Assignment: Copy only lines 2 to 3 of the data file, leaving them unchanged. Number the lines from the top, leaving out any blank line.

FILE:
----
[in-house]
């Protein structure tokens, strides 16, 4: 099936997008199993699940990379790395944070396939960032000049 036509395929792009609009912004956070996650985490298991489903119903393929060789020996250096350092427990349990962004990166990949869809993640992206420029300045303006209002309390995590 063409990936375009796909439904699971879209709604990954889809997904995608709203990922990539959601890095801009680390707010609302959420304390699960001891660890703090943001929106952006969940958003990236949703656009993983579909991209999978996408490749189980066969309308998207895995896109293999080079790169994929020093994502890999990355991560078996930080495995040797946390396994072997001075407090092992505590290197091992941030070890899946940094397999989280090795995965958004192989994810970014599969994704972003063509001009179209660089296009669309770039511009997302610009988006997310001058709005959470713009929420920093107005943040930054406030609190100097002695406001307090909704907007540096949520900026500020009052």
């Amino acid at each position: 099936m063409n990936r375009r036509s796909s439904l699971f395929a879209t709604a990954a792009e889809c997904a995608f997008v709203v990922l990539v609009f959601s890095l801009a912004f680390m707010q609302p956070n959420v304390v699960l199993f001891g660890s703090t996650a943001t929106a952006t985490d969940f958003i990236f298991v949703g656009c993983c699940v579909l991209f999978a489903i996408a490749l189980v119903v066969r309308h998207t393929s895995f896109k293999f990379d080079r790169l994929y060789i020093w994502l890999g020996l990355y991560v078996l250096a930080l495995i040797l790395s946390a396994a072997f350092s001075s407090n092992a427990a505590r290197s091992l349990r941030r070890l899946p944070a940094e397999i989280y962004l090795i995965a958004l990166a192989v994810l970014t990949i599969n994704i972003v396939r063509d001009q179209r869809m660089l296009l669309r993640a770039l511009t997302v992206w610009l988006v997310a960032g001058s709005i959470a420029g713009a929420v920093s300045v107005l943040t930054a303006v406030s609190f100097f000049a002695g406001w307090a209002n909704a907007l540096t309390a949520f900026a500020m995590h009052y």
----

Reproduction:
């Protein structure tokens, strides 16, 4: 099936997008199993699940990379790395944070396939960032000049 036509395929792009609009912004956070996650985490298991489903119903393929060789020996250096350092427990349990962004990166990949869809993640992206420029300045303006209002309390995590 063409990936375009796909439904699971879209709604990954889809997904995608709203990922990539959601890095801009680390707010609302959420304390699960001891660890703090943001929106952006969940958003990236949703656009993983579909991209999978996408490749189980066969309308998207895995896109293999080079790169994929020093994502890999990355991560078996930080495995040797946390396994072997001075407090092992505590290197091992941030070890899946940094397999989280090795995965958004192989994810970014599969994704972003063509001009179209660089296009669309770039511009997302610009988006997310001058709005959470713009929420920093107005943040930054406030609190100097002695406001307090909704907007540096949520900026500020009052």
């Amino acid at each position: 099936m063409n990936r375009r036509s796909s439904l699971f395929a879209t709604a990954a792009e889809c997904a995608f997008v709203v990922l990539v609009f959601s890095l801009a912004f680390m707010q609302p956070n959420v304390v699960l199993f001891g660890s703090t996650a943001t929106a952006t985490d969940f958003i990236f298991v949703g656009c993983c699940v579909l991209f999978a489903i996408a490749l189980v119903v066969r309308h998207t393929s895995f896109k293999f990379d080079r790169l994929y060789i020093w994502l890999g020996l990355y991560v078996l250096a930080l495995i040797l790395s946390a396994a072997f350092s001075s407090n092992a427990a505590r290197s091992l349990r941030r070890l899946p944070a940094e397999i989280y962004l090795i995965a958004l990166a192989v994810l970014t990949i599969n994704i972003v396939r063509d001009q179209r869809m660089l296009l669309r993640a770039l511009t997302v992206w610009l988006v997310a960032g001058s709005i959470a420029g713009a929420v920093s300045v107005l943040t930054a303006v406030s609190f100097f000049a002695g406001w307090a209002n909704a907007l540096t309390a949520f900026a500020m995590h009052y």